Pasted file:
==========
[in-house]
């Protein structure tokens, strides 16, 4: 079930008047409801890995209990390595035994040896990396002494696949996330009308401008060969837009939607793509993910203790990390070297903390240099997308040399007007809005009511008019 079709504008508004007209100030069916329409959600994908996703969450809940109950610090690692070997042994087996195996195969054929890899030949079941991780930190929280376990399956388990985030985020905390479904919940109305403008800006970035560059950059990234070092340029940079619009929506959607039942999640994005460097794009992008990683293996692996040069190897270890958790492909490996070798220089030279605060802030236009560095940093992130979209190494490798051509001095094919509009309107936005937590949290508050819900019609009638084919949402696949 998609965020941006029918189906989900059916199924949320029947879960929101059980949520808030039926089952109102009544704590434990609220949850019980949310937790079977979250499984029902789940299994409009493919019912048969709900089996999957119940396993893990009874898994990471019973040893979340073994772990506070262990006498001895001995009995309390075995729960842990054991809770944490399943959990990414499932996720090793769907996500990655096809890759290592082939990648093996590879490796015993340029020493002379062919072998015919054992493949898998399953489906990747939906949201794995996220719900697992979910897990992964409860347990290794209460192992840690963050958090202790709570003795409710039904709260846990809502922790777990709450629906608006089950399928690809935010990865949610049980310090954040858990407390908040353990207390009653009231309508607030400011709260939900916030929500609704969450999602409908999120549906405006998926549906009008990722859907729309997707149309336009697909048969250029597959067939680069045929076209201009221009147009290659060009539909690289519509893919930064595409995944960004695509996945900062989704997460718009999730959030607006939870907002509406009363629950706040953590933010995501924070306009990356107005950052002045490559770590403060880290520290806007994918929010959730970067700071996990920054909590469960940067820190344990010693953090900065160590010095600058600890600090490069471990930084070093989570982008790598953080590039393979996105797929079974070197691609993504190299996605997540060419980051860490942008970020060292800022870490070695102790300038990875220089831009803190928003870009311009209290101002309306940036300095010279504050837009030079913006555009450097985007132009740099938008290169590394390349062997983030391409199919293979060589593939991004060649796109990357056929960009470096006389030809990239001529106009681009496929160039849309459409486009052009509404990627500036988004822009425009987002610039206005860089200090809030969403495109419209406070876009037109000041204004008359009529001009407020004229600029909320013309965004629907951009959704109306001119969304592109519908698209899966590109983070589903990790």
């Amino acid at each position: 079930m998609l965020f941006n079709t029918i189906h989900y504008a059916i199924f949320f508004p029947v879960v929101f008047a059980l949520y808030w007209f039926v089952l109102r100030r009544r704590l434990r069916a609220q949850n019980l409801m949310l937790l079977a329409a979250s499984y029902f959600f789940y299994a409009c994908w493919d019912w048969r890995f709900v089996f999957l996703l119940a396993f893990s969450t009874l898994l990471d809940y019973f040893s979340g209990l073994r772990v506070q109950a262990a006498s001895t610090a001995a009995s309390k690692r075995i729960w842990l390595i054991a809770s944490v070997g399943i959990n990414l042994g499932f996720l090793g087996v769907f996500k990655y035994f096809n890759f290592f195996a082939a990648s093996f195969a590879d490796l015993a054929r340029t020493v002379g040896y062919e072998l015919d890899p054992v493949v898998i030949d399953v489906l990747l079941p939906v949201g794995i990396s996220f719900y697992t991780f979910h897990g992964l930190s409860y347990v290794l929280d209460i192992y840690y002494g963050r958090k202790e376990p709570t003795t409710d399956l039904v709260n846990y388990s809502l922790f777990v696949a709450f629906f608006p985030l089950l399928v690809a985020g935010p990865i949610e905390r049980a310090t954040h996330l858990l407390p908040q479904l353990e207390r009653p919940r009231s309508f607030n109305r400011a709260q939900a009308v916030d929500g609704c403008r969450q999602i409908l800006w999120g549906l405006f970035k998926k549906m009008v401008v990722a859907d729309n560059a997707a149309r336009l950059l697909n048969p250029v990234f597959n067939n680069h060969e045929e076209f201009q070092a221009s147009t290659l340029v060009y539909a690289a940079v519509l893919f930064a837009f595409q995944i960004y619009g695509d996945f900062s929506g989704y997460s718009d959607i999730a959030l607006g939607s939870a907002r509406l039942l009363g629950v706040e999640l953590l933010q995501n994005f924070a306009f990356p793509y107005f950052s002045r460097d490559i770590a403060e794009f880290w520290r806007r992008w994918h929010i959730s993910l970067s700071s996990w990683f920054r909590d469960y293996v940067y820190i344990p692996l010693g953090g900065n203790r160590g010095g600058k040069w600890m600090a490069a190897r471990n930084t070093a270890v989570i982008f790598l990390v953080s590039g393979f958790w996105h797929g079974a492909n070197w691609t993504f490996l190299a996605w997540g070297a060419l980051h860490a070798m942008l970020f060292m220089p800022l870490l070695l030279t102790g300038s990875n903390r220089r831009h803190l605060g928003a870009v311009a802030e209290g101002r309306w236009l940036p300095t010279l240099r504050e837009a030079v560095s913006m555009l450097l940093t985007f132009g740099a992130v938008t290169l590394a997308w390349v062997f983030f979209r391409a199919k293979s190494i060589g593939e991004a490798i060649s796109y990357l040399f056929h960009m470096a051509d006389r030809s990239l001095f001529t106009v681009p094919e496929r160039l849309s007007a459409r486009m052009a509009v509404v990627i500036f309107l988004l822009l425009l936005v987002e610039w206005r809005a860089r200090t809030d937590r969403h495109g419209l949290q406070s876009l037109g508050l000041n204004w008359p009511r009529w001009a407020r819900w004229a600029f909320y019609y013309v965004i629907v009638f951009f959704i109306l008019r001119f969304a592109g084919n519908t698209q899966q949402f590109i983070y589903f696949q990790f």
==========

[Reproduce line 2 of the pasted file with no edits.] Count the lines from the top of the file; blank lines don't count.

């Protein structure tokens, strides 16, 4: 079930008047409801890995209990390595035994040896990396002494696949996330009308401008060969837009939607793509993910203790990390070297903390240099997308040399007007809005009511008019 079709504008508004007209100030069916329409959600994908996703969450809940109950610090690692070997042994087996195996195969054929890899030949079941991780930190929280376990399956388990985030985020905390479904919940109305403008800006970035560059950059990234070092340029940079619009929506959607039942999640994005460097794009992008990683293996692996040069190897270890958790492909490996070798220089030279605060802030236009560095940093992130979209190494490798051509001095094919509009309107936005937590949290508050819900019609009638084919949402696949 998609965020941006029918189906989900059916199924949320029947879960929101059980949520808030039926089952109102009544704590434990609220949850019980949310937790079977979250499984029902789940299994409009493919019912048969709900089996999957119940396993893990009874898994990471019973040893979340073994772990506070262990006498001895001995009995309390075995729960842990054991809770944490399943959990990414499932996720090793769907996500990655096809890759290592082939990648093996590879490796015993340029020493002379062919072998015919054992493949898998399953489906990747939906949201794995996220719900697992979910897990992964409860347990290794209460192992840690963050958090202790709570003795409710039904709260846990809502922790777990709450629906608006089950399928690809935010990865949610049980310090954040858990407390908040353990207390009653009231309508607030400011709260939900916030929500609704969450999602409908999120549906405006998926549906009008990722859907729309997707149309336009697909048969250029597959067939680069045929076209201009221009147009290659060009539909690289519509893919930064595409995944960004695509996945900062989704997460718009999730959030607006939870907002509406009363629950706040953590933010995501924070306009990356107005950052002045490559770590403060880290520290806007994918929010959730970067700071996990920054909590469960940067820190344990010693953090900065160590010095600058600890600090490069471990930084070093989570982008790598953080590039393979996105797929079974070197691609993504190299996605997540060419980051860490942008970020060292800022870490070695102790300038990875220089831009803190928003870009311009209290101002309306940036300095010279504050837009030079913006555009450097985007132009740099938008290169590394390349062997983030391409199919293979060589593939991004060649796109990357056929960009470096006389030809990239001529106009681009496929160039849309459409486009052009509404990627500036988004822009425009987002610039206005860089200090809030969403495109419209406070876009037109000041204004008359009529001009407020004229600029909320013309965004629907951009959704109306001119969304592109519908698209899966590109983070589903990790």